Click the star to add/remove an item to/from your individual schedule.
You need to be logged in to avail of this functionality, and to see the links to virtual rooms.

Accepted Paper:

Future visions and already available alternatives: design and anthropology in the classroom  
Eeva Berglund (Aalto University) İdil Gaziulusoy (NODUS Sustainable Design Research Group, Aalto University)

Paper short abstract:

We discuss our efforts to nurture collaborative learning in futures-oriented design through our joint teaching. Drawing on our experiences in the classroom, we focus specifically on how futures-oriented design pedagogy can converse with anthropologically rooted ideas of what is humanly possible.

Paper long abstract:

We spell out some of what we have learned in the classroom as we have explored ways to nurture collaborative learning and radical thinking beyond capitalist normality in futures-oriented design pedagogy. Our approach in co-teaching two courses as part of the Creative Sustainability Masters Programme at Aalto University, Finland, has been to combine speculative futures work with empirically grounded social research.

One of us is trained in (sustainable) design and the other in (environmental) anthropology. Over the five years that we have worked together, we have developed ways of nurturing students’ imaginations as well as bolstering their confidence in a professional field that has definite socio-political legitimacy but many challenges. Besides the technical issues prominent in public debate, these challenges have to do with occupational identities and political conjunctures but also with the philosophical legacies around (un)sustainability. Unsurprisingly, the challenges faced by our design students merge with those of faculty as well as of society at large.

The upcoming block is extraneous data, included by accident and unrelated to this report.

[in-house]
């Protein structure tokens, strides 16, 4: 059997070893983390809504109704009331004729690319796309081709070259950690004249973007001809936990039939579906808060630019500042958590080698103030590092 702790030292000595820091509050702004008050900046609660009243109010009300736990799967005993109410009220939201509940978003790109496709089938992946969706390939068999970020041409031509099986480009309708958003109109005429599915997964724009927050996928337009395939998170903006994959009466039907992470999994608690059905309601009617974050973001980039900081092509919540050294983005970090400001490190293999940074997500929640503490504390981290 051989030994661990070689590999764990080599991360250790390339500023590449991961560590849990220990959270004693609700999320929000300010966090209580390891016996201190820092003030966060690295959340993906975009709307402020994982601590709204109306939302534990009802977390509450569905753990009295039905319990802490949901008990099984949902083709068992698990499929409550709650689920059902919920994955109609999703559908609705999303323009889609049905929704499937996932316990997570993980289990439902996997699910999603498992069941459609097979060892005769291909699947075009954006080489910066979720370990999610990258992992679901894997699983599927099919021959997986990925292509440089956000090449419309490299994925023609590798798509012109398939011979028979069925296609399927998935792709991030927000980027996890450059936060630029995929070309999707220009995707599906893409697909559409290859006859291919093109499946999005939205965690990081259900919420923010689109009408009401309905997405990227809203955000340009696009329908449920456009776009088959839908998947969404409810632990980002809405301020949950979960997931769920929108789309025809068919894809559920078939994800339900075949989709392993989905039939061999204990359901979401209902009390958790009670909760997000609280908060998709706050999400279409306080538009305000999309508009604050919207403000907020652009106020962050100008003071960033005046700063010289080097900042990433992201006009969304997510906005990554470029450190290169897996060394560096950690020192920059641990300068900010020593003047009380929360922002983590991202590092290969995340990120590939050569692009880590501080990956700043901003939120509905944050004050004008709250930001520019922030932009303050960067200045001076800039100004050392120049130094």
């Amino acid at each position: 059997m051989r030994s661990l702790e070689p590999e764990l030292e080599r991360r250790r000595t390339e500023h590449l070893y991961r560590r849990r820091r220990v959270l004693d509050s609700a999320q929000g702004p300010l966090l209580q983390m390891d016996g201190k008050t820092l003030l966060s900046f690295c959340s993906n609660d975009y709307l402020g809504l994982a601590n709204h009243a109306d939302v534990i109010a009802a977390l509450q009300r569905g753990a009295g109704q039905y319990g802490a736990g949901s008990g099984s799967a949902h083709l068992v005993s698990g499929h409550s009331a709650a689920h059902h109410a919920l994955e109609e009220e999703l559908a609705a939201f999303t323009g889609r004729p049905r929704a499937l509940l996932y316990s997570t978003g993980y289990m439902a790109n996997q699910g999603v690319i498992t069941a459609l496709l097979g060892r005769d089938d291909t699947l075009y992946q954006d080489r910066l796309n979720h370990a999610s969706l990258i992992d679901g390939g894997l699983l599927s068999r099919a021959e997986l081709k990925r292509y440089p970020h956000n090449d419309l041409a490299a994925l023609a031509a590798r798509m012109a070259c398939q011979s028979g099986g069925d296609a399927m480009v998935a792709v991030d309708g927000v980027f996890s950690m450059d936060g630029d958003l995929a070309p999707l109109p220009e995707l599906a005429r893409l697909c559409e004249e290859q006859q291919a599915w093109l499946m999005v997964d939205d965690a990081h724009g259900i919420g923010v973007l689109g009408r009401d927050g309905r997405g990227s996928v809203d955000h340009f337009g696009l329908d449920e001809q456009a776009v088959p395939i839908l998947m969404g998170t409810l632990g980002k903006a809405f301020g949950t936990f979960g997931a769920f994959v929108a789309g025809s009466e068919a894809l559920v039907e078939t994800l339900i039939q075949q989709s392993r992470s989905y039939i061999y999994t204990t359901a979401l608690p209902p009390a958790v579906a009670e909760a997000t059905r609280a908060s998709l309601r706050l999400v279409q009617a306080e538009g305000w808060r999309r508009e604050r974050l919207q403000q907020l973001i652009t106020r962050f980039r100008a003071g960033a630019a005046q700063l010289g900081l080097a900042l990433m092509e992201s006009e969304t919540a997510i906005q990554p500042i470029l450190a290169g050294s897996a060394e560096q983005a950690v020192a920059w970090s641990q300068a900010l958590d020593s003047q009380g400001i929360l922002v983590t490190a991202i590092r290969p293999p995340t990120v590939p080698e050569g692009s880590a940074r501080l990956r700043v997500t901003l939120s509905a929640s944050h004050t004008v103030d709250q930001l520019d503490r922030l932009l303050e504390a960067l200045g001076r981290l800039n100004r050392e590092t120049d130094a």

We find that playing with empirically grounded alternative notions of futures, values and what is sustainable, is inspiring and productive. Students work on both speculative and real-world practical projects, informed by literature in futures-oriented design, anthropology and other social research. We find this has promoted collaborative epistemological work or “thinking with”. By bringing our divergent perspectives into the classroom, and putting sustainable design into conversation with anthropology, as a ‘record’ of human possibility so to speak, we have also fostered some unlearning of knowledge born of Western, neoliberalised, political imaginaries.

Panel P43a
Lateral Ethnographies: Exploratory Knowledge Production, Speculative Fictions, and Alternative Future-Making
  Session 1 Friday 10 June, 2022, -